Friday, April 16, 2010

Quintalan the Veteran

I've been running instances on an almost daily basis for a couple of months now, and the long road of questing to get to 80 seems a distant memory. Yes, I'm still doing quests for the Loremaster achievement, but it's not the same. The imminent threat of character death lent a different feel to that questing, and since I did my trip to 80 on a PvP server, there was always the "look over your shoulder, someone might be waiting to gank you" aspect to it.

Even the time I've spent running instances and doing heroics has changed my perception a bit. While I'm not a wily veteran like the long time players or the raiders are, I know my way around enough to know what I need to do to survive the instance and not look like an idiot. Although it may sure seem otherwise at times, I'm not a noob anymore. I was reminded of that last night during a run in The Nexus, and the day before in the Pit of Saron.

When I ported into The Nexus and began blessing people with Kings and Wisdom, the first thing one of the characters said after introductions was "does anyone need food?" Then the healer said that he needed to drink after buffing everybody. It had been ages since anyone had even mentioned those two in a heroic instance that I paused and checked out everyone's gear scores. In a bizarre case of turnabout, I had by far the highest gear score of the group.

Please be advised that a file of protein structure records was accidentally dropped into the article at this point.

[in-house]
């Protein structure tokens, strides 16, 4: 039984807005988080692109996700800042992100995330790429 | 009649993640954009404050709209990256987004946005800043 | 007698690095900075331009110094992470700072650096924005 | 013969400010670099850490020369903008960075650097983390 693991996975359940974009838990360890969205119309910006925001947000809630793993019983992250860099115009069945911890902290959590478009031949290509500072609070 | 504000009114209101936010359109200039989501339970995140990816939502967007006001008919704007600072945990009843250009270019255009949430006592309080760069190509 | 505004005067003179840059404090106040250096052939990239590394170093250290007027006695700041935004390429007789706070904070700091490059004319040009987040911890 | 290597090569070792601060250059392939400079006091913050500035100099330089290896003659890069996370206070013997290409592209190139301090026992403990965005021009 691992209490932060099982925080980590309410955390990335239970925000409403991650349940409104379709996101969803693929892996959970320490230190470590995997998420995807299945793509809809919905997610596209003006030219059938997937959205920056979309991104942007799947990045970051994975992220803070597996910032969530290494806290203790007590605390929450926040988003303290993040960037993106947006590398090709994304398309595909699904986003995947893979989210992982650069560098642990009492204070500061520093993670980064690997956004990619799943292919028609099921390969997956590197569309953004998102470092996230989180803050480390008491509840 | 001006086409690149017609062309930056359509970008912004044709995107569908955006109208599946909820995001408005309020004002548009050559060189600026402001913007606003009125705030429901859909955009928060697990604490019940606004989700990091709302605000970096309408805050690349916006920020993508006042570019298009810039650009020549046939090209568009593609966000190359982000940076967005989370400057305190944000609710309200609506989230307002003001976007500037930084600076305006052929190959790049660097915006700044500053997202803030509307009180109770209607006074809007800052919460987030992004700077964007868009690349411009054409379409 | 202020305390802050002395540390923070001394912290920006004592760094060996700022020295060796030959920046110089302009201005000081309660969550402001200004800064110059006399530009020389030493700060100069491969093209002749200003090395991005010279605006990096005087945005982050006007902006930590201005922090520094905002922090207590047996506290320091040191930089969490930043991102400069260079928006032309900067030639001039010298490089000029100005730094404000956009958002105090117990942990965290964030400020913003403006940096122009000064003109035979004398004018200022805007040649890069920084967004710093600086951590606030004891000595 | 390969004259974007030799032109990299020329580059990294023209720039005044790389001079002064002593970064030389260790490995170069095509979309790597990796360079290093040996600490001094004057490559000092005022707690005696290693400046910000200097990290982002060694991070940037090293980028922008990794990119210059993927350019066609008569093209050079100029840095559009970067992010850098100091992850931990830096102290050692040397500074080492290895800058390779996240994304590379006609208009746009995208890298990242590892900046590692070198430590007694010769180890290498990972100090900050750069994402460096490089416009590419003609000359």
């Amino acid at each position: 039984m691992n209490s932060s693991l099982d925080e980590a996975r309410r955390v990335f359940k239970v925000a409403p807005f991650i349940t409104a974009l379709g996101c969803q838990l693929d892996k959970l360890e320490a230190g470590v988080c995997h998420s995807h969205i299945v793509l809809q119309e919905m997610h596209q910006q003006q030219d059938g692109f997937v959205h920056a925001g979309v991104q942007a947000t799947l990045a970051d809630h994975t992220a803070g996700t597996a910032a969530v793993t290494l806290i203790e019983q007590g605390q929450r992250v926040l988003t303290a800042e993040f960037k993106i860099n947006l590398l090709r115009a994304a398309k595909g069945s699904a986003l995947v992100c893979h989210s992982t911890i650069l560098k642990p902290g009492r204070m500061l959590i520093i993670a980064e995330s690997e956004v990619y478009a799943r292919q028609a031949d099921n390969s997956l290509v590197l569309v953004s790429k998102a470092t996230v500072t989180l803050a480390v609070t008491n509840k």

I made a few mental adjustments and made a point of dialing back my attacks to keep from pulling threat on the first few trash pulls. The pulls went well, if a bit slower than what I'm now used to. Then the tank posted that he had to split; he'd just gotten paged and had to go into work.

No sweat. Real Life comes ahead of a game, and since I'm on a pager rotation I know what that's like. We put in a request for a new tank, and while we waited we chatted about the Stoutbeard encounter just up ahead. At least one party member hadn't heard of him, so I mentioned he's only in the Heroic mode and has a nasty whirlwind attack. A new tank popped in, we took out Stoutbeard after a couple of minutes, and the mage and priest had to drink. We loitered for a minute, let them get back their mana, and we went on to the next trash pull.